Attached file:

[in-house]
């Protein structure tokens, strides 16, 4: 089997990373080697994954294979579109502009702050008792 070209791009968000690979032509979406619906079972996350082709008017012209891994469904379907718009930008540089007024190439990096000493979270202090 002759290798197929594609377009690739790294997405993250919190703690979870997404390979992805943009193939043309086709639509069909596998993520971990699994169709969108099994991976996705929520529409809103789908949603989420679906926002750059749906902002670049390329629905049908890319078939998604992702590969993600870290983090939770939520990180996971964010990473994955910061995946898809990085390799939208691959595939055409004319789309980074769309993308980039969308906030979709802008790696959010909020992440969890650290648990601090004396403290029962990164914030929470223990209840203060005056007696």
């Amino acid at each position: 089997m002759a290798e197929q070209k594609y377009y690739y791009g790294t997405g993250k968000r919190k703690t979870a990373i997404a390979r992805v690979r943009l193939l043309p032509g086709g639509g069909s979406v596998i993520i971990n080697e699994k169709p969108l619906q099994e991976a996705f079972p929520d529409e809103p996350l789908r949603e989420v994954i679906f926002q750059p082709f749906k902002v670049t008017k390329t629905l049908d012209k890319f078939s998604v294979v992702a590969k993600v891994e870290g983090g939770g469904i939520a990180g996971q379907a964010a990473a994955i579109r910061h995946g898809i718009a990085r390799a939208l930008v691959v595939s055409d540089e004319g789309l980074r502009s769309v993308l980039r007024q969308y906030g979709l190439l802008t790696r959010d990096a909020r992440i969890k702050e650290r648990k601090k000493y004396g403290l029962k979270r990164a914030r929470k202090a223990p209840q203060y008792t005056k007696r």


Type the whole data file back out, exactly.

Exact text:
[in-house]
């Protein structure tokens, strides 16, 4: 089997990373080697994954294979579109502009702050008792 070209791009968000690979032509979406619906079972996350082709008017012209891994469904379907718009930008540089007024190439990096000493979270202090 002759290798197929594609377009690739790294997405993250919190703690979870997404390979992805943009193939043309086709639509069909596998993520971990699994169709969108099994991976996705929520529409809103789908949603989420679906926002750059749906902002670049390329629905049908890319078939998604992702590969993600870290983090939770939520990180996971964010990473994955910061995946898809990085390799939208691959595939055409004319789309980074769309993308980039969308906030979709802008790696959010909020992440969890650290648990601090004396403290029962990164914030929470223990209840203060005056007696």
């Amino acid at each position: 089997m002759a290798e197929q070209k594609y377009y690739y791009g790294t997405g993250k968000r919190k703690t979870a990373i997404a390979r992805v690979r943009l193939l043309p032509g086709g639509g069909s979406v596998i993520i971990n080697e699994k169709p969108l619906q099994e991976a996705f079972p929520d529409e809103p996350l789908r949603e989420v994954i679906f926002q750059p082709f749906k902002v670049t008017k390329t629905l049908d012209k890319f078939s998604v294979v992702a590969k993600v891994e870290g983090g939770g469904i939520a990180g996971q379907a964010a990473a994955i579109r910061h995946g898809i718009a990085r390799a939208l930008v691959v595939s055409d540089e004319g789309l980074r502009s769309v993308l980039r007024q969308y906030g979709l190439l802008t790696r959010d990096a909020r992440i969890k702050e650290r648990k601090k000493y004396g403290l029962k979270r990164a914030r929470k202090a223990p209840q203060y008792t005056k007696r």